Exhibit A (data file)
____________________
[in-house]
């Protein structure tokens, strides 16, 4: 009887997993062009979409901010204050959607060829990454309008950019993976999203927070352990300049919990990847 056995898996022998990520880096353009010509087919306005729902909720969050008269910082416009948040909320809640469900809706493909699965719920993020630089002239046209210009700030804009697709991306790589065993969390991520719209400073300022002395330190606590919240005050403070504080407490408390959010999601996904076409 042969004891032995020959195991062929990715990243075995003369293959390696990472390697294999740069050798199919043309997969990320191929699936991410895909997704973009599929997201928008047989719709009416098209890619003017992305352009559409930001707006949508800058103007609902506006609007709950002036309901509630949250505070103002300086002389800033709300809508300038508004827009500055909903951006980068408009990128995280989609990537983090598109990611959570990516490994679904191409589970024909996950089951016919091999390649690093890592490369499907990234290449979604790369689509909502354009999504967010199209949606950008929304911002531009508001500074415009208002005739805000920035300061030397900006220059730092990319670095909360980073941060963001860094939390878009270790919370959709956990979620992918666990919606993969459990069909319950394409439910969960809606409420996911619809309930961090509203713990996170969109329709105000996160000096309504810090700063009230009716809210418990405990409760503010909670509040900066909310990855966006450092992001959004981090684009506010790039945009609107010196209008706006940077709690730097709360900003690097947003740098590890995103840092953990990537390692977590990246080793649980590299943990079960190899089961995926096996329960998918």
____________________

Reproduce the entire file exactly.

[in-house]
């Protein structure tokens, strides 16, 4: 009887997993062009979409901010204050959607060829990454309008950019993976999203927070352990300049919990990847 056995898996022998990520880096353009010509087919306005729902909720969050008269910082416009948040909320809640469900809706493909699965719920993020630089002239046209210009700030804009697709991306790589065993969390991520719209400073300022002395330190606590919240005050403070504080407490408390959010999601996904076409 042969004891032995020959195991062929990715990243075995003369293959390696990472390697294999740069050798199919043309997969990320191929699936991410895909997704973009599929997201928008047989719709009416098209890619003017992305352009559409930001707006949508800058103007609902506006609007709950002036309901509630949250505070103002300086002389800033709300809508300038508004827009500055909903951006980068408009990128995280989609990537983090598109990611959570990516490994679904191409589970024909996950089951016919091999390649690093890592490369499907990234290449979604790369689509909502354009999504967010199209949606950008929304911002531009508001500074415009208002005739805000920035300061030397900006220059730092990319670095909360980073941060963001860094939390878009270790919370959709956990979620992918666990919606993969459990069909319950394409439910969960809606409420996911619809309930961090509203713990996170969109329709105000996160000096309504810090700063009230009716809210418990405990409760503010909670509040900066909310990855966006450092992001959004981090684009506010790039945009609107010196209008706006940077709690730097709360900003690097947003740098590890995103840092953990990537390692977590990246080793649980590299943990079960190899089961995926096996329960998918």